Starting five: PG Trey Burke, SG Alec Burks, SF Gordon Hayward, PF Enes Kanter, C Derick Favors
Key bench players: SG Brandon Rush, SF Marvin Williams, SF Jeremy Evans, C Andris Biedrins, PG John Lucas III
Offseason additions: PG Trey Burke (#4 overall pick), SF Richard Jefferson, C Andris Biedrins, SG Brandon Rush, PG John Lucas III, C Rudy Gobert (#18 overall pick), PG Jerel McNeal, PG Ian Clark
Offseason subtractions: PF Paul Millsap, C Al Jefferson, PG Mo Williams, SG Randy Foye, PG Jamaal Tinsley, SG Kevin Murphy, PG Earl Watson, SF DeMarre Carroll
FACT OR FICTION: The Utah Jazz should be lauded for completely tanking 2013-2014.
FACT. In general, I think the presiding sentiment of tank or compete is overrated in the NBA. The 76ers are currently receiving accolades for sending out All-Star Jrue Holiday for another chance at Wiggins, but – if you look at the teams in the playoffs last year – only one contender (The Thunder) really tanked to get where they are today. Most of the other up and coming teams, like Houston, Memphis, and the Clippers either accumulated mid-level assets to swing trades, signed pivotal free agents, or got lucky like the Bulls.
That said, the Jazz made the right call to mail in this season. They have quality, young players to develop across the board. Burke, Burks, Hayward, Kanter, and Favors are all going to get plenty of minutes this year, but in a situation without pressure to make the playoffs. The future in Utah starts now – and they have a promising core that will see more first round additions next summer. If all goes right, this team could be a real force in the West in a few seasons.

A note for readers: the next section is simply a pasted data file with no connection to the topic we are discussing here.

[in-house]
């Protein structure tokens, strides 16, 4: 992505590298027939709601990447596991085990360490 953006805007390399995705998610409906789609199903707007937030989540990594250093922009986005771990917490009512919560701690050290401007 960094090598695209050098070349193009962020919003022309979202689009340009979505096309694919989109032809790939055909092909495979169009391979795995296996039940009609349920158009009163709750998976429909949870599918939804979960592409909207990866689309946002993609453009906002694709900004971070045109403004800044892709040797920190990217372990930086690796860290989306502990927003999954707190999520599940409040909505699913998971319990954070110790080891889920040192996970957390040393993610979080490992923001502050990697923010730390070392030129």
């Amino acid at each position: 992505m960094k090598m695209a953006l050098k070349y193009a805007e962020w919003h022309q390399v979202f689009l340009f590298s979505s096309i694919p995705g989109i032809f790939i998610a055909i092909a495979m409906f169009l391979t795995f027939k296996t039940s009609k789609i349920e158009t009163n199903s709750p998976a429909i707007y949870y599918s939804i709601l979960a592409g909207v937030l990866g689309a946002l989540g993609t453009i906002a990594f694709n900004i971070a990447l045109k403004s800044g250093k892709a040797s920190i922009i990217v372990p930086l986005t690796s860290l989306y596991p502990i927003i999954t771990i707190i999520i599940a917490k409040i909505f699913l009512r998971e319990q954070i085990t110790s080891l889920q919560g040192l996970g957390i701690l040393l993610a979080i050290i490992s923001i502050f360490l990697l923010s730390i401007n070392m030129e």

It hurt to let Al and Millsap walk, no doubt, but look at what it enabled them to do moving forward. First of all, they took on temporary salary in exchange for the NBA’s hottest commodity – first round draft picks. By taking on one season of the horrible contracts of Andres Biedrins and Richard Jefferson, plus the useful one of Brandon Rush, they got four draft picks from Golden State (2014/2017 first rounders and 2016/2017 second rounders). That means two first rounders in this year’s loaded draft, plus plenty of cap space to sign their youngsters to extensions. If they so choose, they can even be players in free agency next summer.
Let’s be frank about what this means for 2013-2014 though – they are going to really suck. They will not be a good team, period. As impressive as last year’s 43 win, 9th place finish was, they’ve lost all the veteran moxie and low post scoring that got them there. They are really going to miss this summer’s departures, who they’ve “replaced” through the draft and uber cheap free agents. Their youth movement needs this opportunity to make mistakes and get heavy minutes, but that comes with the cost of missed rotations, hideous offensive possessions, and lots of headaches for fans that, you know, care about winning games.
Best case scenario: If Trey Burke is an instant contributor, the frontcourt manages to maintain its stellar per 36 minute numbers with extended play, and Hayward becomes a breakout star, this team still misses the playoffs in the loaded Western Conference. A repeat of last year’s 43 win season would be a huge moral victory – leaving a roster confident that they were about to become a perennial playoff fixture in the West.
Absolute apocalypse: The youngsters err on the side of mistakes, Derick Favors and Kanter aren’t ready for primetime offensive loads, and the injury bug hits the Jazz. Although 2013-2014 doesn’t really matter, they are among the worst teams in the league. By February, they are already wistfully looking forward to the NBA Draft, hoping the cavalry could come just a little bit sooner.
Expected outcome: 5th in the Northwest, 15th in the Western Conference
Do you smell what MAMBINO is cooking? Check out the rest (so far) of our 2013-2014 NBA Season Preview series: